You can have the best, most perfectly prepared subject with phenomenal hair, makeup and styling and have gorgeous light at your disposal, but bad or mediocre posing will make it all moot. You could be shooting with top-of-the-line professional equipment with all these favorable variables, but if you don’t understand posing your shots can look amateur. Even an experienced model who knows how to work the camera can use a little coaching to look best from the camera’s perspective and deliver an intended feeling, so it’s important for a photographer to have a good understanding of what to look for in a pose.

Posing a seated subject comes with its own unique set of challenges to surmount. Let’s talk about some things to remember when posing a subject who is sitting, with the example of a bridal portrait.

*A quick note: while these posing tips are demonstrated in the context of wedding portraits, they can be applied to any subject.


The most important thing to consider when it comes to posing and photographing a seated subject is the lens phenomenon known as ‘foreshortening’.

Foreshortening is the lens’s tendency to make whatever is closest to the lens appear the largest. When you ask a subject to sit down, chances are they will settle into whatever it is that they’re sitting on. If the subject leans back into a couch and you take a low angle to match their lowered sitting height, you can start running into unflattering distortion issues like visually enlarged feet and knees. Shooting from a higher angle can help – this changes your camera position relative to the subject so that the closest parts of the model to the camera appropriately-sized.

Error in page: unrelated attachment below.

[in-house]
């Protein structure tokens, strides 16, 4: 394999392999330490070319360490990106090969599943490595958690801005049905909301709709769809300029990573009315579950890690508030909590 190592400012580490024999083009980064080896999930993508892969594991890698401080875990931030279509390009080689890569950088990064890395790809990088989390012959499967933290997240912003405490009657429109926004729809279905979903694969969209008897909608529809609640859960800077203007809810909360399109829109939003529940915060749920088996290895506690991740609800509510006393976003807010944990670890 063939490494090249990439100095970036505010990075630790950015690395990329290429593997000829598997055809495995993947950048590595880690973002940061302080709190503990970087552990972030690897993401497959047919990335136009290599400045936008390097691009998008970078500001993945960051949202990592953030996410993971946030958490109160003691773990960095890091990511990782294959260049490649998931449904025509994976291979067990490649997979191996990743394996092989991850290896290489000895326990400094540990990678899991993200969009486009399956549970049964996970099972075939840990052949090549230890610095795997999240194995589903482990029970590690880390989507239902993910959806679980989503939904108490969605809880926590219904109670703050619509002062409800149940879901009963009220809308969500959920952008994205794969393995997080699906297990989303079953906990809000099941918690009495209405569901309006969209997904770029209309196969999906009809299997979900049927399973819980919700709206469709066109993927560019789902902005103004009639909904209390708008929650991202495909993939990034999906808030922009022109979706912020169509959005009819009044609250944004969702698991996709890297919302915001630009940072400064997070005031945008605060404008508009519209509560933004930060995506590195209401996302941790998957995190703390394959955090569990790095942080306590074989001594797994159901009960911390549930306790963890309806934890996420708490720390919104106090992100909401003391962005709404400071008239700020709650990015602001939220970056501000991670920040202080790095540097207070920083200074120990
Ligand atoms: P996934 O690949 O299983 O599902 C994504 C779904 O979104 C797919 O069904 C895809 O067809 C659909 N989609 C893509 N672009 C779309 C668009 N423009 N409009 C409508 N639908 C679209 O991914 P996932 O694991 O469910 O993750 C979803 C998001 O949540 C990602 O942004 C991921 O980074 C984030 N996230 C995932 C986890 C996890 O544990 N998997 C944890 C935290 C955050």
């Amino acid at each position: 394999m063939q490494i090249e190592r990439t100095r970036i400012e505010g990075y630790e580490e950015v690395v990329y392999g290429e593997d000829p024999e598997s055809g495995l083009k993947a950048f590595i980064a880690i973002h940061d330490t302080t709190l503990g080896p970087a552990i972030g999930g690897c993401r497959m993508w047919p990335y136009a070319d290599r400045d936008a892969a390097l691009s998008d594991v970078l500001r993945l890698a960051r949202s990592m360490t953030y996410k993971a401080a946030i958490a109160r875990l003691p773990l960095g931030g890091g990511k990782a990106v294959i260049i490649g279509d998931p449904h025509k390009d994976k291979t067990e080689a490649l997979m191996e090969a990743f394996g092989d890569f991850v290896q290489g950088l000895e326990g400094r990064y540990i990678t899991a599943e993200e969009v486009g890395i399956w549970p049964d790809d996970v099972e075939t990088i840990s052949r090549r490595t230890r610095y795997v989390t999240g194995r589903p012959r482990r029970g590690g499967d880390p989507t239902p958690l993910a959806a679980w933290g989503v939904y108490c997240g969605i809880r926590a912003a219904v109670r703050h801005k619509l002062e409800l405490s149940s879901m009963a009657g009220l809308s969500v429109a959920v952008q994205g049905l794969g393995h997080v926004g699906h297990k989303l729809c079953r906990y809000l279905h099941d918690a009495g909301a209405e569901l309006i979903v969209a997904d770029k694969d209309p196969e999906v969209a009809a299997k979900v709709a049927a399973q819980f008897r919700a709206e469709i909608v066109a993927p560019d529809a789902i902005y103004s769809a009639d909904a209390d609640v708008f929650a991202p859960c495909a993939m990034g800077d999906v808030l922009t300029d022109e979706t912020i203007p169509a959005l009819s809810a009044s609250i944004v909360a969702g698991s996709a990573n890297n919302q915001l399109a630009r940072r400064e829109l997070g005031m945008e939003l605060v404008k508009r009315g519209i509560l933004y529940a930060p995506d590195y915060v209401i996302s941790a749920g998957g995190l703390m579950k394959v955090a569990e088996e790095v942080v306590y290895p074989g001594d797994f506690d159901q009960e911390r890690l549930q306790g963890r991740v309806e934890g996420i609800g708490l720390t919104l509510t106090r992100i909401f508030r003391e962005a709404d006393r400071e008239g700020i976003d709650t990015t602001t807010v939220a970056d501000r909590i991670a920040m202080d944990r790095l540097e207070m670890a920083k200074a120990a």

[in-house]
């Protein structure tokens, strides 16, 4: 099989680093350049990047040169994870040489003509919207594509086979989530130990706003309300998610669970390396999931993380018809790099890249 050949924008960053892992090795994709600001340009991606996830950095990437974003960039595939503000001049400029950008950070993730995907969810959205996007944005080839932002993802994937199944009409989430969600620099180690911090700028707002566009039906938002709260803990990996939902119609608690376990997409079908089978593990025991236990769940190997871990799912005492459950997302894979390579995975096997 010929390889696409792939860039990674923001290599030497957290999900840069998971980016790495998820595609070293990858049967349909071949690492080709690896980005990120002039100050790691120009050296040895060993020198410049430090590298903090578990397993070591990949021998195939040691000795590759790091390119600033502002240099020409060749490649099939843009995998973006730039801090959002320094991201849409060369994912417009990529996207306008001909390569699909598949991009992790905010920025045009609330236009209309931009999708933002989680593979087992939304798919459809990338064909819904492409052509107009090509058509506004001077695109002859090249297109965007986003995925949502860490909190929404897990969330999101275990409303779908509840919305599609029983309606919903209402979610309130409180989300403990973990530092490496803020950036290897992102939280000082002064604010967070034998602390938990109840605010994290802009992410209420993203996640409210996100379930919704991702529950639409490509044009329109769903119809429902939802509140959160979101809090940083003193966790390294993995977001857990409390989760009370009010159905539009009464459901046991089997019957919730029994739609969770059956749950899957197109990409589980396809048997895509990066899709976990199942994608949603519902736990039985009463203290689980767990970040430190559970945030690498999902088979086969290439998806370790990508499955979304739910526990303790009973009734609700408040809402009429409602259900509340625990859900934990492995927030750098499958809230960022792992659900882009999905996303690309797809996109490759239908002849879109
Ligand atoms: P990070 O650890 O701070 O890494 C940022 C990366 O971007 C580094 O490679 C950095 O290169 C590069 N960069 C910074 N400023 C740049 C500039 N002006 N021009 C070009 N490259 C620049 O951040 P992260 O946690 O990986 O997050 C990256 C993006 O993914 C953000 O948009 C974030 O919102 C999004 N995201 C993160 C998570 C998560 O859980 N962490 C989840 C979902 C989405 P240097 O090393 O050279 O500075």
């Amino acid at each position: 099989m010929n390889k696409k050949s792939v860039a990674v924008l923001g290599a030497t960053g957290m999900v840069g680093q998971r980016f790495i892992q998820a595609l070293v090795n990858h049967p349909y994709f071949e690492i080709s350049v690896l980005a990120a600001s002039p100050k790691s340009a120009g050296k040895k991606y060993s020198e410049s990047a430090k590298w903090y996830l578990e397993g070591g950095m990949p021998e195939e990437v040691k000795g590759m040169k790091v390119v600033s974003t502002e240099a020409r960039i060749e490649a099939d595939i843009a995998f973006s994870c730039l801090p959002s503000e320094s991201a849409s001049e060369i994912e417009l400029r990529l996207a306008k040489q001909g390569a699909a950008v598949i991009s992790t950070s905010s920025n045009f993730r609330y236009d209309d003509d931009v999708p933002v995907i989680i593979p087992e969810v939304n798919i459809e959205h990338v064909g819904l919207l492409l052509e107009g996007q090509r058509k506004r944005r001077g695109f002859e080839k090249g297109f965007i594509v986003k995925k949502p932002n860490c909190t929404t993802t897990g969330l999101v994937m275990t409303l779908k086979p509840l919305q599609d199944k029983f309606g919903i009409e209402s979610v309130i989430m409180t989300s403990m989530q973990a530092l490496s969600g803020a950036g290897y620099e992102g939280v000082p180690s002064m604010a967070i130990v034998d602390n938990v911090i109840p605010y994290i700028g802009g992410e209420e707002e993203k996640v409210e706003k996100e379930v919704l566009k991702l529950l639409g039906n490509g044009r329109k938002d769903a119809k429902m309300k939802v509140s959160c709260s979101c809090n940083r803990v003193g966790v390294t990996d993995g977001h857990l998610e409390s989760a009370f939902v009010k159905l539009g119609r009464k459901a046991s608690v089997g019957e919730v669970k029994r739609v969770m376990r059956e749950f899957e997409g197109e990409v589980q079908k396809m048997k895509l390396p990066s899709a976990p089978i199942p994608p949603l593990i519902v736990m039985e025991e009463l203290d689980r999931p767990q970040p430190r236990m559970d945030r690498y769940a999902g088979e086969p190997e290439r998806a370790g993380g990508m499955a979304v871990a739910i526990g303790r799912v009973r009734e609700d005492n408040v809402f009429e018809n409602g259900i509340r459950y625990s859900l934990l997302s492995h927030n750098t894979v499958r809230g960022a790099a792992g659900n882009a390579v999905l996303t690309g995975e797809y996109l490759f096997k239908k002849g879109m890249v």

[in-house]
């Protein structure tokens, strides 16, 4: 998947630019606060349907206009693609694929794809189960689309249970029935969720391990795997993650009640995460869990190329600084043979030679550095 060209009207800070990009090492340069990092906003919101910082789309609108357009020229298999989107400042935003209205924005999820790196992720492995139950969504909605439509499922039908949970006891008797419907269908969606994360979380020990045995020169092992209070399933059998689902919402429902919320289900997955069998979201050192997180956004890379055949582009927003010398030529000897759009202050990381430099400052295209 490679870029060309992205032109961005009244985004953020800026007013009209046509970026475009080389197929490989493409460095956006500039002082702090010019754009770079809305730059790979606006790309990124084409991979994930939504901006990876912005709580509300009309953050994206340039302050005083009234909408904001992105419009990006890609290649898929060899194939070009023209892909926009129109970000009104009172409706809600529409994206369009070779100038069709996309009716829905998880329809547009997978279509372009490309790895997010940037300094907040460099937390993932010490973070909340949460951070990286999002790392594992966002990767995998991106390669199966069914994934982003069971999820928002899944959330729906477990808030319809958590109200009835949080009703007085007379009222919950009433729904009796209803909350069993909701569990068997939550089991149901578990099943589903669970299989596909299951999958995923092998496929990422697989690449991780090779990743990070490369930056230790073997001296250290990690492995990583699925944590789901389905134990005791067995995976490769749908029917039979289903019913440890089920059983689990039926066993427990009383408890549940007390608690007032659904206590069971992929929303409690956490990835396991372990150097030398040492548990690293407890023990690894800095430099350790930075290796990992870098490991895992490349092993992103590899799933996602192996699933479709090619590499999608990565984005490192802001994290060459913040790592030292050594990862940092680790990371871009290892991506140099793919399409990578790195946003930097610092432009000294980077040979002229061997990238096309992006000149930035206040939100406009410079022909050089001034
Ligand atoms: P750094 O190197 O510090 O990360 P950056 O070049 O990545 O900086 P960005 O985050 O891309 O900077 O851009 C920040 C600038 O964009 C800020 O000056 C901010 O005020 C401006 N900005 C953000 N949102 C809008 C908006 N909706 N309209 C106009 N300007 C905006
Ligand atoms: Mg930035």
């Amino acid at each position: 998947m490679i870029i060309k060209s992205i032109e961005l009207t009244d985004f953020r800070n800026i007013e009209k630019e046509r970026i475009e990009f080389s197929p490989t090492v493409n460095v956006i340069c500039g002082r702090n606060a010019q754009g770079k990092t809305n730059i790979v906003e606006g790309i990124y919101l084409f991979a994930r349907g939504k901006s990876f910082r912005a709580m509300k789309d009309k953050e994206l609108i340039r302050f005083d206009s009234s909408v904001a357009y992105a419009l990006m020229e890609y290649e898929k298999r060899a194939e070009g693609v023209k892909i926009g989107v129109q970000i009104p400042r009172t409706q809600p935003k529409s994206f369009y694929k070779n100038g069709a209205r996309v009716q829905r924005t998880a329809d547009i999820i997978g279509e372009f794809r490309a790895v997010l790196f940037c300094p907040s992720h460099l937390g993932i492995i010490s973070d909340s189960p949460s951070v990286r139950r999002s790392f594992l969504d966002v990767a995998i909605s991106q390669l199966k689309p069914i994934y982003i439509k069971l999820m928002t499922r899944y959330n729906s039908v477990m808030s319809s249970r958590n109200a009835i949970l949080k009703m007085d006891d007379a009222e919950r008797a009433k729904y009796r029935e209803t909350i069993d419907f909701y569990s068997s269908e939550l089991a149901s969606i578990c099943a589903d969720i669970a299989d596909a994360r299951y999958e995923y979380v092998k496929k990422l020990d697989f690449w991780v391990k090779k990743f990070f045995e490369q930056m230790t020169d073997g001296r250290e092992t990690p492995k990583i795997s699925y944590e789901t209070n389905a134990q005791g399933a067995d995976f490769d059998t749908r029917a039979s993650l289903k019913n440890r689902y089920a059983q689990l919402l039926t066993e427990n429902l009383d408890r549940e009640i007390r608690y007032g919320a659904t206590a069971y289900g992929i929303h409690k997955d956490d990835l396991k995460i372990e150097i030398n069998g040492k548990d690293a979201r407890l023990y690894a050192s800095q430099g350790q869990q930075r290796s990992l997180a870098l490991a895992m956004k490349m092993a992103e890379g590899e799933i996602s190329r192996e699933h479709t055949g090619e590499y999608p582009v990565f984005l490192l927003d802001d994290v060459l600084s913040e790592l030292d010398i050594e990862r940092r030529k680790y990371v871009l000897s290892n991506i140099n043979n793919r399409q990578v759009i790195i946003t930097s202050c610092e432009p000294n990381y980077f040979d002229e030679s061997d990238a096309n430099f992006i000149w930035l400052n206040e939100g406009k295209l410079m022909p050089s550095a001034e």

However, if you’d like to shoot from eye-level or lower, you’ll have to reposition them. It’s easiest if you have the subject sit on the edge of their seat so that they can’t sink into it and have them lean forward. By bringing their face closer to the camera than extremities, you will keep your viewer’s focus there rather than distracting them with something that, whether consciously or not, looks abnormal.


Just like with standing poses, our three posing points still apply when a subject sits down. For a more detailed breakdown of the three posing points, check out this post, but here is a refresher. There are three main points on a person that whether they are oriented toward or away from the camera drastically determines the look and feel of an image.

The three points are the eyes, chin, and chest. There is a world of possibility in what you can convey using a combination of these body parts turned either toward or away from the camera.

For example, if all three points are directed toward the camera, the effect is of total awareness and an intentional photo – a traditional portrait. But, if we were to turn the chin and chest away but maintain eye contact, we would have a candid looking portrait, like we had caught the subject unaware and then grabbed their attention.


In addition to how we orient our subject toward the camera, how we position them with regard to the light matters, as well as how we position ourselves/ our camera. If the main source of lighting in a room is a window, if we face the subject toward the window and place ourselves in front of the window (without blocking light, of course) we will create flat lighting which can be very good for the coveted ‘light and airy’ look.

If the window is to the subject’s right side and we are in front of the subject, and we turn their face more toward the window, the portion of their face that’s being most brightly lit by the window from the camera’s perspective will be the side that’s turned away from the camera, or ‘shorter’ side. This is called ‘short lighting’ and is usually a very flattering way to light a face. It visually narrows a wide face and is a go-to for most face types, with a possible exception being very narrow faces that could stand to look a bit wider.


For narrow faces, you can try ‘broad lighting.’ If our subject and our camera are in the position described above but we turn their face more away from the camera, the brightest light from the window will fall on the ‘broad’ side of the face – the light will hit the side of the face that is turned toward the camera. In both broad and short lighting, the light and shadow sculpt the look of the face and change how the viewer will perceive it.

For more content like this and in more detail with video demonstration, be sure to check out our Wedding Workshop Three | Photographing The Bride and if you’d like access to our full collection of Premium workshops, become a subscriber!